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Leicester City FC Sponsorship Sports Marketing

Why Leicester FC’s Premier League stunner sets the stage perfectly for football’s dealmakers

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By Seb Joseph, News editor

May 2, 2016 | 5 min read

Leicester FC have defied the odds to be crowned this season’s Premier League champions, an unexpected feat that encapsulates why the tournament’s dealmakers are now redoubling efforts to get brands to buy into that uncertainty, write Tony Connelly and Seb Joseph.

It wasn’t supposed to end like this. Leicester’s will they/won’t they tussle for the league has been rooted in the impossible and yet it is now the reality. It’s an ending befitting of a Hollywood underdog story, one that couldn’t haven’t come at a better time for the league’s commercial team.

For the last 16 years, Barclays’ presence as title sponsor of the league has limited how much commercial revenue it earned from additional partners. That will change from next season, when the bank will no longer be the league’s main sponsor, instead replaced by several brands, four of which have already been announced. The most recent being watchmaker Tag Heuer earlier this week (26 April), which alongside Barclays (in a smaller capacity), EA and Nike, have bought into what the league believes is a more progressive way of managing media rights.

The evolved model provides the Premier League with a ‘clean brand’, much like the NBA and NFL, to secure and activate category partnerships. This approach will unlock more opportunities for Premier League clubs, with banking being a priority focus for many clubs now the exclusivity with Barclays has been removed.

Marketers are encouraged to buy into the league’s brand now rather than just see it as a media buy, a tactic in part compounded by the fact that it now has less inventory to broker. A big chunk of the media Barclays owned will be handed back to the clubs next season, meaning there’s more onus on the rights owner to be more flexible when working with partners. It’s why the league is being rebranded, channelling more of its marketing around its players, communities and clubs both on and off the pitch.

An exciting league with a powerful brand voice played a key role in convincing Tag Heuer to sign off on a deal that was two years in the making. Like others, the watchmaker is in the early stages a more nuanced sponsorship strategy that is capable of fulfilling multiple business objectives. Part of those objectives will be in China where the brand is keen to gain market share following its work around with Chinese Super League.

“There’s no point having a sponsorship now if you’re just going to sit on it,” explained UK managing director Rob Driver. “There’s a media aspect to the deal that we’ll be very visible from but there’s also a lot of activity we will do behind it. Half of that has already been arranged and 50 per cent is still to be developed and signed off.”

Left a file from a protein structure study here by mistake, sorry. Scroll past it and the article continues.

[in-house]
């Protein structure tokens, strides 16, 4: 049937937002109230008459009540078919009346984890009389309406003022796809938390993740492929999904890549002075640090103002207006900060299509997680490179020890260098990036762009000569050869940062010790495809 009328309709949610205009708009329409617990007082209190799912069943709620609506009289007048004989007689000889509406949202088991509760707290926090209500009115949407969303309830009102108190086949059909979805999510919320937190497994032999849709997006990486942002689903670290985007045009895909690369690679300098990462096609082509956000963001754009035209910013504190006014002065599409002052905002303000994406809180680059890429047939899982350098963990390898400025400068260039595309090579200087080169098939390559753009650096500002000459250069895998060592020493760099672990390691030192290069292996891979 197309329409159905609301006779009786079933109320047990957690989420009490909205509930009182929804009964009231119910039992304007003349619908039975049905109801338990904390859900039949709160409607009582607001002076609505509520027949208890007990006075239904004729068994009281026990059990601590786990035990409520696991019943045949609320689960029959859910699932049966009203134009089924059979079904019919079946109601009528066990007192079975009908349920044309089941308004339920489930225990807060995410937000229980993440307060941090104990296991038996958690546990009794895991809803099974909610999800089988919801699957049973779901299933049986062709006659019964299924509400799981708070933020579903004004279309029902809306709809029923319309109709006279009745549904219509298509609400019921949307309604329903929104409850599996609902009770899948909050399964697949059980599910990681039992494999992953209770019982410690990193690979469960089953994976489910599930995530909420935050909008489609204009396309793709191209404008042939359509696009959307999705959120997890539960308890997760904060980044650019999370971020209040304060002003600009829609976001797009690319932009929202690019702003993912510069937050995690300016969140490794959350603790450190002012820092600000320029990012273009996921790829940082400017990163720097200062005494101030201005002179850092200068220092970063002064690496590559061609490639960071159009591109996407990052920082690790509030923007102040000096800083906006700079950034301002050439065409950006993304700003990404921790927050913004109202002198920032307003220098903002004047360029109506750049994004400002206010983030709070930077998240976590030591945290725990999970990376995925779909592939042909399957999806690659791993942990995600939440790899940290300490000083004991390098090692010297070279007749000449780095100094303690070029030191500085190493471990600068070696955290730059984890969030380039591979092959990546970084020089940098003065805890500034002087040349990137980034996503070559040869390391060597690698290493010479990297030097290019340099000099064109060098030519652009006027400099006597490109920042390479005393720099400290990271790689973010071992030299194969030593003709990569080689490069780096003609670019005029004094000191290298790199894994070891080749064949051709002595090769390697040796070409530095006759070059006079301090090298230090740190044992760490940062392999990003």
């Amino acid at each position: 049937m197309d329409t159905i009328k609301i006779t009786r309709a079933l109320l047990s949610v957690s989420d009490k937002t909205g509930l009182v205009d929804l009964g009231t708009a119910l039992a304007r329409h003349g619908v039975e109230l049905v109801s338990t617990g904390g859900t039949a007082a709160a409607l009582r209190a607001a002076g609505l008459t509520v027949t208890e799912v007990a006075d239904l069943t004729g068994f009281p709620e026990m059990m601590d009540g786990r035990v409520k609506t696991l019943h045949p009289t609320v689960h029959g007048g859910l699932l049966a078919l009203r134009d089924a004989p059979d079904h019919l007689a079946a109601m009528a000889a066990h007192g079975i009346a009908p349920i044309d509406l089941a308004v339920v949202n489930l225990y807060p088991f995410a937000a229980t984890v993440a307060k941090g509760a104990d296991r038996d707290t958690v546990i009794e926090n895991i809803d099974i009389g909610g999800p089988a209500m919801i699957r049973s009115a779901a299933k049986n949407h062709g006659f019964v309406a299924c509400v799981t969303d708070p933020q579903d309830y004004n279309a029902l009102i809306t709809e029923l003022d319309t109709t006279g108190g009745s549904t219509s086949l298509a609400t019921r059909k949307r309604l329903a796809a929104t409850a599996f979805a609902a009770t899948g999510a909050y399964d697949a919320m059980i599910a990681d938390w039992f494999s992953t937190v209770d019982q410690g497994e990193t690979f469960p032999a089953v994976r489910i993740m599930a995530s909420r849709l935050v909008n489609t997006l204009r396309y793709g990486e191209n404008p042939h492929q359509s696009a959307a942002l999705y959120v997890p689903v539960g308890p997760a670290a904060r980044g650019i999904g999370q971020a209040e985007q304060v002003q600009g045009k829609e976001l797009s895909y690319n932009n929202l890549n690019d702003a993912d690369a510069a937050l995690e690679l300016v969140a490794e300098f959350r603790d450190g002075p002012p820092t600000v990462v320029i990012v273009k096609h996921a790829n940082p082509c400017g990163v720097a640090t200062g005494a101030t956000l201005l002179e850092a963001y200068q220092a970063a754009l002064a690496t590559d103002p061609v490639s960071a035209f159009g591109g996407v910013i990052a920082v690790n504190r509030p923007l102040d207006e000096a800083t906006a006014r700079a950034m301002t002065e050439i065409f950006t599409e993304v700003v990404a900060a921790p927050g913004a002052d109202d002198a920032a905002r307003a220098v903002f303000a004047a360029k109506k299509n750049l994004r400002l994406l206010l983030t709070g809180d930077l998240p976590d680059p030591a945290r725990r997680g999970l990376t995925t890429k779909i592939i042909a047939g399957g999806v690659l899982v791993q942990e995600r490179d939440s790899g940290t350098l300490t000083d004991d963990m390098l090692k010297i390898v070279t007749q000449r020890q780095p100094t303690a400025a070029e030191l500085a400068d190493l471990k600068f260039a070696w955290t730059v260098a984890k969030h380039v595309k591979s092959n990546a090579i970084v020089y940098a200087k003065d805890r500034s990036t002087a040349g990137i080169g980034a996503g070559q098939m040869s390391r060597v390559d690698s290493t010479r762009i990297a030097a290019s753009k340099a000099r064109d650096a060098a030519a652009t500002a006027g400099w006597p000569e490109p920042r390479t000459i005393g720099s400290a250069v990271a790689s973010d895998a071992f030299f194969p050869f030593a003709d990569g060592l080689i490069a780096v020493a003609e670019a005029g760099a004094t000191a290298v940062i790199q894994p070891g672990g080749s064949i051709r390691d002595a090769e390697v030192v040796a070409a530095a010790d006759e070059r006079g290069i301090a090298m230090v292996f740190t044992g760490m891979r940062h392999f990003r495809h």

That work is the by-product of tighter relationship between rights holder and sponsor, one league organisers are hopeful will help them secure the two remaining commercial slots by the time next season starts.

Next season is a perfect storm for a sponsor being involved in the league, according to sponsorship experts. There’s the drama of whether Leicester City FC will defend its league crown, the exalted arrival of Pep Guardiola as well as the promise of live-streaming, all of which will swell the value of the brand as it continues to bolster its global appeal.

“You have an underdog success story, the best manager in the world arriving, multi-channel consumption, biggest-ever TV deal in place and a league which will be contested by up to eight teams, meaning every game matters,” said Paul McCormick, business development director at Pitch.

Leicester City has been a dream story. Not just for their fans and neutrals, but also for the league's brand.

Antony Marcou, chief executive of Sports Revolution, built on this point, observing that the league's brand is at an all time high.

"With a new commercial model to sell into sponsors, it now has maximum excitement and goodwill to trade on," he added.

"Leicester’s win - and also the success of teams like Spurs and West Ham - who also exceeded pre-season expectations – has created a halo around the Premier League itself. In the past, with the usual big teams winning every season, the halo was around the brands of the big clubs. It suits the league for success to be shared more evenly – not only does it make it more exciting for fans and sponsors, but it also means the biggest clubs don’t carry all the power.”

Leicester City FC Sponsorship Sports Marketing

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